Pardon the comparison, but when a lab rat is traumatized and put in a cage by itself, the trauma symptoms can be perpetuated indefinitely. But when in a cage with other lab rats, the effects of trauma dissipate over a matter of weeks. She needs room to heal among people who understand that intensity of relational dependence. She needs space to reconcile unresolved issues and unfulfilled dreams. She might not know how to tell you that. She may not even know she needs that right away.

Encourage your person to go to a retreat or a debriefing program designed for global workers. Better yet, pay for her to go! Give her the gift of working with a transition coach. Buy her a reentry workbook or a helpful book on transition.

Be a culture bridge.

Competencies gained over there were hard won treasures. It takes moxie to move from clueless to competent, from ignorant to expert. She earned her chops and proved her worth as a member of the community.

Navigating cultural intricacies, reading what first looked like squiggles, and traversing streams overflowing with crocodiles aren’t skills that easily translate into figuring out how to use the self checkout or order coffee with 53 possible add-ons. This incredibly resourceful, creative, competent, determined woman is reduced again to “inept foreigner.”

Approaching her home culture as she would a brand new culture means she’s going to need your time, resources, and information. She needs people who will take responsibility for her needs in gentle, unobtrusive ways.

Embrace the tension.

Go to fun places. Do enriching things. Enjoy her giddy elation of relishing in all her favorite things. And be ready for tears at inconvenient times and awkward misunderstandings over silly things. She’s finding her way.

This period of transition is fertile soil for growth. Growth takes fertilizer and fertilizer can be, well, unpleasant. As she processes, she is going to discover riches in hidden places, a strengthening for the next season, knowledge about who she is in this new place. Her sense of awe will grow as she explores the sacredness of her story and healing will come. All in time.

Feel the tension. The good, the bad, the ugly. The joy, the tears, the unknowns. Embrace all of it with her.

She’s going be alright. Thank you for welcoming back our sister. You will both be richer and fuller as you walk together.

What else would you share with those who are on the other side of reentry, waiting to say hello and welcome back those who are returning?

Photo by Cristina Gottardi on Unsplash


  1. Elizabeth June 20, 2019

    I definitely relate to many of these points. I resonate with the lab rat analogy. It’s been almost three years, but I’ve moved to a place where I didn’t know a soul and have come to find out there are few transient type persons, which means my experiences often go unspoken or I see people back away from conversations when they realize I am not a local and have lived overseas. This has definitely made the transition longer, harder, and lonelier. And, in this last year, I’ve been deeply grieved at not having that community referenced. I miss that insense social community, my family, more than anything. I’d encourage people in the midst of transition to find those people with shared understanding! These are all very spot on points. We just need more welcomers to read this.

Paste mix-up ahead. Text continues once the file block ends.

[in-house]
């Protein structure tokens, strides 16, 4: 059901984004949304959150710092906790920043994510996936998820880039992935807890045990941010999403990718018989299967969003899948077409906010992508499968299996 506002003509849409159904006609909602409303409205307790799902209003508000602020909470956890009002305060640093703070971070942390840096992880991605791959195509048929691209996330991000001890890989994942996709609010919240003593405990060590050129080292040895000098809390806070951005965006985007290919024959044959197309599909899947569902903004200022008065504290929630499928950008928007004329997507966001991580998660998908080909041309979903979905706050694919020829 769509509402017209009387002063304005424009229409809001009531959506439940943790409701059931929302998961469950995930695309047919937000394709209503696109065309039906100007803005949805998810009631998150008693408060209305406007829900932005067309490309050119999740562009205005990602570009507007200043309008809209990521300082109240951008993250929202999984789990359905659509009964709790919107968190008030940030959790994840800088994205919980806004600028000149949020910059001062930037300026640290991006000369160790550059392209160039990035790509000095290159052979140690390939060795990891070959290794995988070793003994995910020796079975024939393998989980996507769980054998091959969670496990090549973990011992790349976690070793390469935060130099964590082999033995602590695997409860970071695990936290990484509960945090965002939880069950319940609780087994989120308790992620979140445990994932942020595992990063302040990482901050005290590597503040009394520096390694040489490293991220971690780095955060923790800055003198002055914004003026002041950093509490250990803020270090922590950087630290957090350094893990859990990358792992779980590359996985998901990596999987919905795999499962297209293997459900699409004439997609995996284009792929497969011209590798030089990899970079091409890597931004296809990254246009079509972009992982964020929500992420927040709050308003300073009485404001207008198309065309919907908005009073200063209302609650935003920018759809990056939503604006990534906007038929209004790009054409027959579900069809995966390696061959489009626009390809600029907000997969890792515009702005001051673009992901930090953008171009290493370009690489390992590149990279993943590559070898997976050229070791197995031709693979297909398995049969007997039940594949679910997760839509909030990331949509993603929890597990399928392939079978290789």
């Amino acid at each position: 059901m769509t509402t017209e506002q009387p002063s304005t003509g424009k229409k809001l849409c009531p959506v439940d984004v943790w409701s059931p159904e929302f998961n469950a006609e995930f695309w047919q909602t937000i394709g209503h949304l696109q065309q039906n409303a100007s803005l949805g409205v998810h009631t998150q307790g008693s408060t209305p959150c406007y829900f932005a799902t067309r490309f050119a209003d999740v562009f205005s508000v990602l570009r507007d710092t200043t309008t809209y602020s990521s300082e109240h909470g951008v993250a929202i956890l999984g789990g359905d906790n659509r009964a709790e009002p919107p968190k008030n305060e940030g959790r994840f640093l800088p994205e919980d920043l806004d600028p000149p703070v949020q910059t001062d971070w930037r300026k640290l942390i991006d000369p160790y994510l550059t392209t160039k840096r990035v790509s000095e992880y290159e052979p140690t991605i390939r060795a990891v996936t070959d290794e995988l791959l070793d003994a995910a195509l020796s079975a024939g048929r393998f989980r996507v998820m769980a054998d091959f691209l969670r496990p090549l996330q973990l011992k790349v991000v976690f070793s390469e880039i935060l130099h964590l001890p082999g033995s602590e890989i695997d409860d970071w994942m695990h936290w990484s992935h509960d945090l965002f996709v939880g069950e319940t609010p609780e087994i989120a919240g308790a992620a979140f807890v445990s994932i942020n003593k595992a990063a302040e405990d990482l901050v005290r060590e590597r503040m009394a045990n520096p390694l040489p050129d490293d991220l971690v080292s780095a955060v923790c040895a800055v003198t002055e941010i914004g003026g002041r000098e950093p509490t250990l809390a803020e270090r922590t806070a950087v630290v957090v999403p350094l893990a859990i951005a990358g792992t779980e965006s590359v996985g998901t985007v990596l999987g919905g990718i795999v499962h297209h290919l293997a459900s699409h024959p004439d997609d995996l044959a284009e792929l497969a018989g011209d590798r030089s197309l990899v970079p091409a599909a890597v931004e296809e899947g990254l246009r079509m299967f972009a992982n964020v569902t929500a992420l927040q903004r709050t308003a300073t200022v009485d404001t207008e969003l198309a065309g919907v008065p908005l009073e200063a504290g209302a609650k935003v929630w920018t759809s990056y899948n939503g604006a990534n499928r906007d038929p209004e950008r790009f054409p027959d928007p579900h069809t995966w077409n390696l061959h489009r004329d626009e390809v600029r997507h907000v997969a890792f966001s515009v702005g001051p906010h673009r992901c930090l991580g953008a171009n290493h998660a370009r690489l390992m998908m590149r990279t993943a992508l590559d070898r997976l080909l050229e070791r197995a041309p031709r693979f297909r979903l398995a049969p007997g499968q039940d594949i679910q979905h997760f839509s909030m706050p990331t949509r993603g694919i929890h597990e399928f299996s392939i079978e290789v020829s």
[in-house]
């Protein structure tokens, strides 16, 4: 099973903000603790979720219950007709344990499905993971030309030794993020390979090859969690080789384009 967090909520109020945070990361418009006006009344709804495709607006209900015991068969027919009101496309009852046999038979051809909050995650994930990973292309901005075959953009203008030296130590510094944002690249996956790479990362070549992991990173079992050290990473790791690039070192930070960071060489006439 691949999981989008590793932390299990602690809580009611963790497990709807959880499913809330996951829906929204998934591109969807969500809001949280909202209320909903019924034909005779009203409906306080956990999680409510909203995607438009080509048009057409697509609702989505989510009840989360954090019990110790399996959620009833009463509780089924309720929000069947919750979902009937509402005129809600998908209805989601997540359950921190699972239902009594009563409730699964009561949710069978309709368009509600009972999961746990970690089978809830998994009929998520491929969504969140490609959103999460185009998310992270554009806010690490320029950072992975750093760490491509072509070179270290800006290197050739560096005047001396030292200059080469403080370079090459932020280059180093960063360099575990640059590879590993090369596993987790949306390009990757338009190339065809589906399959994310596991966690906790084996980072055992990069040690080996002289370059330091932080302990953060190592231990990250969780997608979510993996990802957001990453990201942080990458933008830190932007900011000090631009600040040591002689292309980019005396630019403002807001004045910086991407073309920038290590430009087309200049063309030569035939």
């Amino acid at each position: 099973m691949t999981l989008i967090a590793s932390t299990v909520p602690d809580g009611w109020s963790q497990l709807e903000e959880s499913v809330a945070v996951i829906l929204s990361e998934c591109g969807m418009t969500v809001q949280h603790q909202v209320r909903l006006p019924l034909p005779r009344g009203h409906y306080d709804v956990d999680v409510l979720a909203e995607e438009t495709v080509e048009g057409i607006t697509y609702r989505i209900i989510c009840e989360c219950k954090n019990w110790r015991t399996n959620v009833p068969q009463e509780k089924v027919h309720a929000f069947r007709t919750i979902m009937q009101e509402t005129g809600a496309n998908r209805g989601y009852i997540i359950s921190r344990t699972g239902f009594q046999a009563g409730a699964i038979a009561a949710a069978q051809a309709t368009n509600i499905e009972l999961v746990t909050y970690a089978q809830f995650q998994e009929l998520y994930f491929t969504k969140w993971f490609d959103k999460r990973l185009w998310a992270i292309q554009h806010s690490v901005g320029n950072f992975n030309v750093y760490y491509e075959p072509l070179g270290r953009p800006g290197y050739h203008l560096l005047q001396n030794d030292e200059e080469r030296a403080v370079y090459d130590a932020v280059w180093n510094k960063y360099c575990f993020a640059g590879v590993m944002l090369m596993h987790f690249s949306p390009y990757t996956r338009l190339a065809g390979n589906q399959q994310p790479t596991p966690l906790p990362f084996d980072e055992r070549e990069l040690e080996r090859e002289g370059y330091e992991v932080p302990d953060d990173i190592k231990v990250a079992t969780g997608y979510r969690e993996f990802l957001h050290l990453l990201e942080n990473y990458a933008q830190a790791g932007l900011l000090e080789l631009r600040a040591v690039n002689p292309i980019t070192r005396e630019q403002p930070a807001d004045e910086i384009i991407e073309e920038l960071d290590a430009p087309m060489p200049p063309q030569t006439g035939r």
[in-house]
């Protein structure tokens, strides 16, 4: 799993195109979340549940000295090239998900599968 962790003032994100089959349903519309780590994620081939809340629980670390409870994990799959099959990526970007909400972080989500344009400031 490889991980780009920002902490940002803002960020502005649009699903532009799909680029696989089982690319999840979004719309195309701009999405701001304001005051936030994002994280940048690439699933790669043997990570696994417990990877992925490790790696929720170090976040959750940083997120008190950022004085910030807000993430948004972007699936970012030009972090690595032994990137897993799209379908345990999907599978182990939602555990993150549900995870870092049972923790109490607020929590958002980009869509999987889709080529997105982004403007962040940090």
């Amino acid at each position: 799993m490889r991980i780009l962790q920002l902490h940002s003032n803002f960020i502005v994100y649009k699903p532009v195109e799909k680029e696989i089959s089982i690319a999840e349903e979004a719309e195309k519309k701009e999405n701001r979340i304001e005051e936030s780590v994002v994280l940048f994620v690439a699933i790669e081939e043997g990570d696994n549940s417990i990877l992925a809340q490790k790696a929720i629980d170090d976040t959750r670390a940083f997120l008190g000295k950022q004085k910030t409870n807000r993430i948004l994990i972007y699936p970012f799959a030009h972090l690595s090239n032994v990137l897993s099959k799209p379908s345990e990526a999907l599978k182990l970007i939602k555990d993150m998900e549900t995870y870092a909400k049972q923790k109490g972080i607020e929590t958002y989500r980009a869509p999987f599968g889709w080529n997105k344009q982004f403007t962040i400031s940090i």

1. Patty S June 20, 2019

      Thanks for sharing your experience, Elizabeth. Healing of our grief is often connected to being with people who love and accept us, who listen and give us space to download our stories. Even one person who loves and listens can tip the scale. I’m asking the One who comforts and loves you fully to give you that person and the community you long for. Much love and grace to you, Elizabeth!

    2. Abigail Zhao July 20, 2019

      Aw, Elizabeth. I can really feel that missing of community! I’m in my husband’s home country temporarily for a home assignment, but it doesn’t feel like home to me. It’s so challenging to even find time to catch up with someone, in such a huge city as Sydney. I’ve been messaging a few fellowship friends for months already, without actually succeeding in meeting for coffee with one who offered. Thankful though for the few friends I’ve found here, even if I don’t get to see them often. Will be lifting up your situation, for some like-minded community.

  2. David June 20, 2019

    Loved this article, Patty. And though I’m not a “her,” I could readily identify with many of the points you shared. My wife and I spent seven years abroad and went back “home” in 2014 to settle down. After three and a half years, we are back in our country of service because we felt that Father never really allowed us to settle down or get comfortable. We are doing different work in a different province, but so many of the wonderful and terrible things about living cross-culturally have brought both the meaning and flavor back with full effect.

    1. Patty S June 21, 2019

      Hey David. This life of serving cross-culturally seeps deep into your bones, doesn’t it? May you and your family thrive in your new place!

  3. MikeC June 21, 2019